Twenty Canadians are diagnosed with diabetes every hour. More than 1.5 Canadians have heart disease, and 75,000 Canadians will die from cancer. You and your co-workers can help reduce these statistics, and raise your own understanding of your personal health, by completing a confidential 30-minute survey. The results will improve Ontarians’ personal lifestyle choices, promote healthy workplace behaviour, influence future clinical care, and shape government health policy.
The survey is part of the Ontario Health Study, which aims to follow participants’ health over time, creating an accurate picture of how lifestyle, environment and genes interact to determine our health. The information could uncover common risk factors for many chronic diseases, including cancer, diabetes, asthma, heart disease and Alzheimer’s.
Working life is an essential component of this ongoing research. “Forward-thinking companies stand at the forefront of developing and implementing positive workplace culture,” notes Lyle Palmer, the study's executive scientific director. “Studies like this have the potential to uncover previously unknown environmental risk factors that could affect employees.” The long-term benefit to workplaces: “data from the study could lead to healthier and more productive workplaces and workers as a result of new health findings and medical advances,” says Palmer.
As of mid-July, more than 33,000 Ontarians have registered to participate in the Ontario Health Study (OHS). The more people participating, the greater value the results will offer.
Participation begins with the 30-minute online survey, open to Canadians aged 18 and older who have their own email address (see below for the study’s website).
“Once you’ve enrolled in the Ontario Health Study,” explains Bill Bobek, the study’s senior communications manager, “we will contact you once a year to update your health information. You’ll also have an opportunity to participate in optional follow-up questionnaires on such topics as mental health, diet and physical activity.” Bobek stresses that ongoing participation is optional. “Participants can opt out at any time,” he says.
One employer’s experience
The College of Physicians and Surgeons of Ontario is the governing body for doctors in Ontario. It regulates the practice of medicine and governs the profession in accordance with the Regulated Health Professions Act. The college has promoted the Ontario Health Study to all physicians in Ontario. As an employer, the college has also encouraged its employees to take part.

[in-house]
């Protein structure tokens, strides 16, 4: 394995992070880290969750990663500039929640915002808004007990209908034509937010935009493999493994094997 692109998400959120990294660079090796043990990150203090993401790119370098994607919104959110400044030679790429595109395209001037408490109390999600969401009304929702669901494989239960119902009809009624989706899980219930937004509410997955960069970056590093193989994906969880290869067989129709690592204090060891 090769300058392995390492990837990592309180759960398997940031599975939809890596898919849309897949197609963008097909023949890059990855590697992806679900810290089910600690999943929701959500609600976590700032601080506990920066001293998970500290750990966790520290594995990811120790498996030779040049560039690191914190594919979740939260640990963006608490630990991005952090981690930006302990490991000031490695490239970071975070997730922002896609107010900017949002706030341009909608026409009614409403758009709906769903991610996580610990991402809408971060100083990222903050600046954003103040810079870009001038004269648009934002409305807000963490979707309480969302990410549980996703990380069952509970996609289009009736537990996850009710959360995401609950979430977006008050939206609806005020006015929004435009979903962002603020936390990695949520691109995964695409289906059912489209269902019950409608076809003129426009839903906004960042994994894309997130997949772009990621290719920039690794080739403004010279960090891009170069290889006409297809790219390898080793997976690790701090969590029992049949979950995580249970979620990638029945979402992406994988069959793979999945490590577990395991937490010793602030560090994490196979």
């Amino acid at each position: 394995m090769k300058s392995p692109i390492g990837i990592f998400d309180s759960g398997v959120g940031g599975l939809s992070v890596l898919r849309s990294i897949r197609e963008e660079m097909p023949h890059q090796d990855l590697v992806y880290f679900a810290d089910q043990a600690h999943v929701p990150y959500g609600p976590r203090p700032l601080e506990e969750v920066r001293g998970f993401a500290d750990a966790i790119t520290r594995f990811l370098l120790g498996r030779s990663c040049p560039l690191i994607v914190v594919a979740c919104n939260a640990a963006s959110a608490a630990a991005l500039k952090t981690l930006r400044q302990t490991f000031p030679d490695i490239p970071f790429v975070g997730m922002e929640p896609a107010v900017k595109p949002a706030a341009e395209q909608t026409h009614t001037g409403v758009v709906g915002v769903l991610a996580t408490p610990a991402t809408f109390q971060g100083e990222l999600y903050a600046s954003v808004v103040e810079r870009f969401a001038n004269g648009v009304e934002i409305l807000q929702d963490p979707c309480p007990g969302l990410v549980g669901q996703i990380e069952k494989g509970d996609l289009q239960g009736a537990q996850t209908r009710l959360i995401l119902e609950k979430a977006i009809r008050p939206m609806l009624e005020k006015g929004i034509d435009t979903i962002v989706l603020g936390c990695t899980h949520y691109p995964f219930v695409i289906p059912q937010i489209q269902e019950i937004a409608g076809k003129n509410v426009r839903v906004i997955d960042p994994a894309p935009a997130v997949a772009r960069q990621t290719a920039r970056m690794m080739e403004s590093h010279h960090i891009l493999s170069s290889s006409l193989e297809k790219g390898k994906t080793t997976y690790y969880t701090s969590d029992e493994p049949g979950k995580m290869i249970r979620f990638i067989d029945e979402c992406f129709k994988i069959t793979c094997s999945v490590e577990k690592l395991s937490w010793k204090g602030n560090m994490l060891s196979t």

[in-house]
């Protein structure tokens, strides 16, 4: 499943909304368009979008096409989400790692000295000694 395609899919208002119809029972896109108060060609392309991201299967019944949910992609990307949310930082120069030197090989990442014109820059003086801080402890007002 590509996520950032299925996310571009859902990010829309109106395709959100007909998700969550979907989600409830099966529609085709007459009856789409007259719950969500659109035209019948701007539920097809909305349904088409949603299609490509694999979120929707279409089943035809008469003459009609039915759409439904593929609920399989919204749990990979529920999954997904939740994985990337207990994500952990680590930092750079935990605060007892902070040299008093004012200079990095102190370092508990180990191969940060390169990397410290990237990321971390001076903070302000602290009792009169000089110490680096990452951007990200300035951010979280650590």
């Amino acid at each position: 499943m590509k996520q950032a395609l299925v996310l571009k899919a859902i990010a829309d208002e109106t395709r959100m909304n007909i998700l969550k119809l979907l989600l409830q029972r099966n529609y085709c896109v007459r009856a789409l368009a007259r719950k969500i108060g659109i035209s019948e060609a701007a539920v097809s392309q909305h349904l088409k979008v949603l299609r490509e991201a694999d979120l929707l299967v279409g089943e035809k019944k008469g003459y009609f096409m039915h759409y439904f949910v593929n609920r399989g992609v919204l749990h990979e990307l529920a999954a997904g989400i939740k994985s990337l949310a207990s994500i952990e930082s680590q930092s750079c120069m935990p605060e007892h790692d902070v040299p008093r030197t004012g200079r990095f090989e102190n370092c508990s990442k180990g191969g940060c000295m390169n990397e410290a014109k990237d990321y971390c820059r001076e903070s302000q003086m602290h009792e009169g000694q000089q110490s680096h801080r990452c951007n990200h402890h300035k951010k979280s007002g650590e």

“We thought this was important to share,” says Jill Hefley, the college’s associate director, communications. “The study has long-term benefits for everyone in Ontario, and we know our staff are interested in what’s going on in the health care environment. We also care about people’s health, so were happy to support and promote the study.”
For the college’s employees, this meant raising awareness of the study and encouraging them to get involved. “We were able to do that through staff meetings and our staff newsletter,” says Hefley. “We also posted a link to the survey on our Intranet, and provided an opportunity for employees to complete the survey during their workday. People were very receptive. They thought it was a great idea.”
Hefley signed up even before the college began supporting the study. “I filled the survey out as soon as I saw a subway advertisement. I was impressed right away with the kind of impact this sort of research can have.” She also enjoyed the process. “Filling out the survey was easy – it just took a few minutes. It also made me think a little bit more about my own health.”
How you can help
Learn more about the Ontario Health Study
Consider encouraging your workplace to participate.
Forward this article to others who may be interested.
If your workplace is already involved, email us with your communications tips, and we’ll share a sampling with our readers.